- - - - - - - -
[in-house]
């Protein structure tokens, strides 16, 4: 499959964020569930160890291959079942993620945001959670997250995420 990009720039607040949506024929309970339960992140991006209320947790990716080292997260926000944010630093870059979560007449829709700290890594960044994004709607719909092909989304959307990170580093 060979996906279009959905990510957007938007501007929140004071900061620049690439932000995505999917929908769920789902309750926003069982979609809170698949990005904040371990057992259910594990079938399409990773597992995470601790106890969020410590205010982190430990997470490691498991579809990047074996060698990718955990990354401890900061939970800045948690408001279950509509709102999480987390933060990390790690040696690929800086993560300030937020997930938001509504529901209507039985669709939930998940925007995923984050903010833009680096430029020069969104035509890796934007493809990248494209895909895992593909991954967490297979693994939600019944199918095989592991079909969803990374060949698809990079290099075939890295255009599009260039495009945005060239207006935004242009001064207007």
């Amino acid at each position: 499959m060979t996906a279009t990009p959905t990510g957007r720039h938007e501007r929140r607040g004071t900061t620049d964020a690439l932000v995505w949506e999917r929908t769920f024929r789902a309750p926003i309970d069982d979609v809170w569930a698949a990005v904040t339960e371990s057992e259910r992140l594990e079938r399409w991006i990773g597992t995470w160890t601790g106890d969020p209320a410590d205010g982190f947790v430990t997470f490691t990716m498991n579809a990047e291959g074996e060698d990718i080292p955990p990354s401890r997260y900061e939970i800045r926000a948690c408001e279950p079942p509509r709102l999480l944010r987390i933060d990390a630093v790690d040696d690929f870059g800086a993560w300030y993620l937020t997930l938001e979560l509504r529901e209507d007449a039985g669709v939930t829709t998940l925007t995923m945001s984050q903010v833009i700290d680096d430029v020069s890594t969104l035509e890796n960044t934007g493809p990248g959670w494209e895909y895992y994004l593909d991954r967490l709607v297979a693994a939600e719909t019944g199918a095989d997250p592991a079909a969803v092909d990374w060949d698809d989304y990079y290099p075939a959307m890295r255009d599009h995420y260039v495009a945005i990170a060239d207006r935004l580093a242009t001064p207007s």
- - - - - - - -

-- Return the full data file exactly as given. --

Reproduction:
[in-house]
């Protein structure tokens, strides 16, 4: 499959964020569930160890291959079942993620945001959670997250995420 990009720039607040949506024929309970339960992140991006209320947790990716080292997260926000944010630093870059979560007449829709700290890594960044994004709607719909092909989304959307990170580093 060979996906279009959905990510957007938007501007929140004071900061620049690439932000995505999917929908769920789902309750926003069982979609809170698949990005904040371990057992259910594990079938399409990773597992995470601790106890969020410590205010982190430990997470490691498991579809990047074996060698990718955990990354401890900061939970800045948690408001279950509509709102999480987390933060990390790690040696690929800086993560300030937020997930938001509504529901209507039985669709939930998940925007995923984050903010833009680096430029020069969104035509890796934007493809990248494209895909895992593909991954967490297979693994939600019944199918095989592991079909969803990374060949698809990079290099075939890295255009599009260039495009945005060239207006935004242009001064207007």
């Amino acid at each position: 499959m060979t996906a279009t990009p959905t990510g957007r720039h938007e501007r929140r607040g004071t900061t620049d964020a690439l932000v995505w949506e999917r929908t769920f024929r789902a309750p926003i309970d069982d979609v809170w569930a698949a990005v904040t339960e371990s057992e259910r992140l594990e079938r399409w991006i990773g597992t995470w160890t601790g106890d969020p209320a410590d205010g982190f947790v430990t997470f490691t990716m498991n579809a990047e291959g074996e060698d990718i080292p955990p990354s401890r997260y900061e939970i800045r926000a948690c408001e279950p079942p509509r709102l999480l944010r987390i933060d990390a630093v790690d040696d690929f870059g800086a993560w300030y993620l937020t997930l938001e979560l509504r529901e209507d007449a039985g669709v939930t829709t998940l925007t995923m945001s984050q903010v833009i700290d680096d430029v020069s890594t969104l035509e890796n960044t934007g493809p990248g959670w494209e895909y895992y994004l593909d991954r967490l709607v297979a693994a939600e719909t019944g199918a095989d997250p592991a079909a969803v092909d990374w060949d698809d989304y990079y290099p075939a959307m890295r255009d599009h995420y260039v495009a945005i990170a060239d207006r935004l580093a242009t001064p207007s």